Anti-GM petition attracts 30,0000 signatures

A PETITION started by a Wimmera farmer against genetically modified food has attracted more than 30,000 signatures.

The petition calls for the Federal Government to look at the adverse effects of genetically modified crops.

Duchembegarra farmer Bob Mackley started the petition on December 2.

It has grown in support each day, reaching 31,473 signatures by Thursday.

Mr Mackley said he wanted the government to review the broad spectrum of GM crops, particularly appropriate labelling of GM foods.

“GM crops are being released prematurely and various aspects of the releases are being done in a very haphazard way,” he said.

“GM crops should be totally reviewed and any releases be rescinded. 

“This is an enormous issue and there is an enormous groundswell of concern about GM on the street, yet there seems to be a great deal of resistance from the government to address the issue.”

In January 2011, floods washed GM canola from neighbouring paddocks onto Mr Mackley’s property. 

“I was not able to sell my canola from that land as GM-free any more and had to change rotations and herbicide regimes and cover extra clean-up costs,” he said.

Mr Mackley said the risks involved with GM included contamination, market closure, health effects and market trust.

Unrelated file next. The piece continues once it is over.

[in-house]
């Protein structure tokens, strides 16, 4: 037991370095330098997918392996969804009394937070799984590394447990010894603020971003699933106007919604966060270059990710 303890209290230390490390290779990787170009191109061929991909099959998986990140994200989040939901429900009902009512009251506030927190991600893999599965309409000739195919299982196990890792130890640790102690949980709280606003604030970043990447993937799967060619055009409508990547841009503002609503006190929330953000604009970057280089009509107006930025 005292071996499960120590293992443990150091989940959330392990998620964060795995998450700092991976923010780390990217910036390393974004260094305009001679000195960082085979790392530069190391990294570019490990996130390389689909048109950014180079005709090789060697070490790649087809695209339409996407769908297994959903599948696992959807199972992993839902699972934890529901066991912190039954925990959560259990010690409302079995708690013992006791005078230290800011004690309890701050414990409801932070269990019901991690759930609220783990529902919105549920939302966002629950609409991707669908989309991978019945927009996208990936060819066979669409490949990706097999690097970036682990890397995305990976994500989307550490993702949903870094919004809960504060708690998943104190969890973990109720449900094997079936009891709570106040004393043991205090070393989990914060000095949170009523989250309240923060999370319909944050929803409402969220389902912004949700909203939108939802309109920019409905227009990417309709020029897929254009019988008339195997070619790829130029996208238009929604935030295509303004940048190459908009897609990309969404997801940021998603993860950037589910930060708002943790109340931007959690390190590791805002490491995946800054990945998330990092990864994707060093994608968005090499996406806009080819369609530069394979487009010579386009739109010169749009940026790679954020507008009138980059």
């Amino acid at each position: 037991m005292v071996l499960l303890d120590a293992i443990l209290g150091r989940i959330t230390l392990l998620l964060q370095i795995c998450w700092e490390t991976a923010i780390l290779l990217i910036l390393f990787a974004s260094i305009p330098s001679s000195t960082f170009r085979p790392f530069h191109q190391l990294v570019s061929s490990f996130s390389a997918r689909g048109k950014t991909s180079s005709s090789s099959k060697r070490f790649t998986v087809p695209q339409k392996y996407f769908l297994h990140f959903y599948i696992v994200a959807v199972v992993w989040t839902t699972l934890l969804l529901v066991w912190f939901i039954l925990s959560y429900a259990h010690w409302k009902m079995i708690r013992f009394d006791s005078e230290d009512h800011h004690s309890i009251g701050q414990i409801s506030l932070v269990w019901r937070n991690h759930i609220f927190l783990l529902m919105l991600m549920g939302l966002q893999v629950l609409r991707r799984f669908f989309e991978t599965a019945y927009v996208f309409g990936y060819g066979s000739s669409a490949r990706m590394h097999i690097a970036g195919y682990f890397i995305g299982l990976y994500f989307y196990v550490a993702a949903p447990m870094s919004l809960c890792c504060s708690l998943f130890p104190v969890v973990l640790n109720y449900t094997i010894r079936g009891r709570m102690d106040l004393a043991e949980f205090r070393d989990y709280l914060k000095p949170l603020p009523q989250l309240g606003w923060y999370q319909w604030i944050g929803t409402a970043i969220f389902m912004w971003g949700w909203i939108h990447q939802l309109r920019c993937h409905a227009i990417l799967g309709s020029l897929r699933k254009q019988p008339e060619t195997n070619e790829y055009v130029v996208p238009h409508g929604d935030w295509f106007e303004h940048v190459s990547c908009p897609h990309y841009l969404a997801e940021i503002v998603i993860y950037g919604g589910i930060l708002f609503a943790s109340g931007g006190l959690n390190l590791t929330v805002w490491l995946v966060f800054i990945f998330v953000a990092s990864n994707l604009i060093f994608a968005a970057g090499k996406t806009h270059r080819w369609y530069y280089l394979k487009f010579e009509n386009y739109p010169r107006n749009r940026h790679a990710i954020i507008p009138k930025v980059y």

“Labelling needs to be clear and definitive so end users of the food we grow trust us, because at the moment they don’t,” he said.

“As a food and fibre producer, one of the things I value highly is the trust of my end users and the GM industry is doing nothing to help maintain that trust.

“Are we being fair to people if we don’t tell them where the food comes from?”

Mr Mackley described research into GM technology as the agriculture industry putting all their eggs in one basket.

“Because of the government’s dependence on GM technology to solve the world food problems, there is an enormous amount of extremely valuable research not being done,” he said.

“The commercial model of research funding means that if something can’t be turned into a marketable product straight away, it is not worth being researched.”

He said other areas that needed more research included soil science and sustainable farming systems.

Mr Mackley said he was pleased with the support his petition had received.

“I’ve had telephone calls and communications from all around Australia and overseas,” he said.

“The level of interest is very indicative of there being a great deal of concern.”

The petition will be sent to the Australian Senate.

Mr Mackley said it was time for the Federal Government to take a close look at the adverse impacts of the commercial cultivation of GM crops.

“It is the only way to make them realise that this new technology is not a magic bullet and is putting all of us at risk,” he said.

Mr Mackley said people could view his petition at

The Department of Environment and Primary Industries has been granted approval from the Office of Gene Technology Regulator to trial GM wheat in Horsham as early as March 2014.

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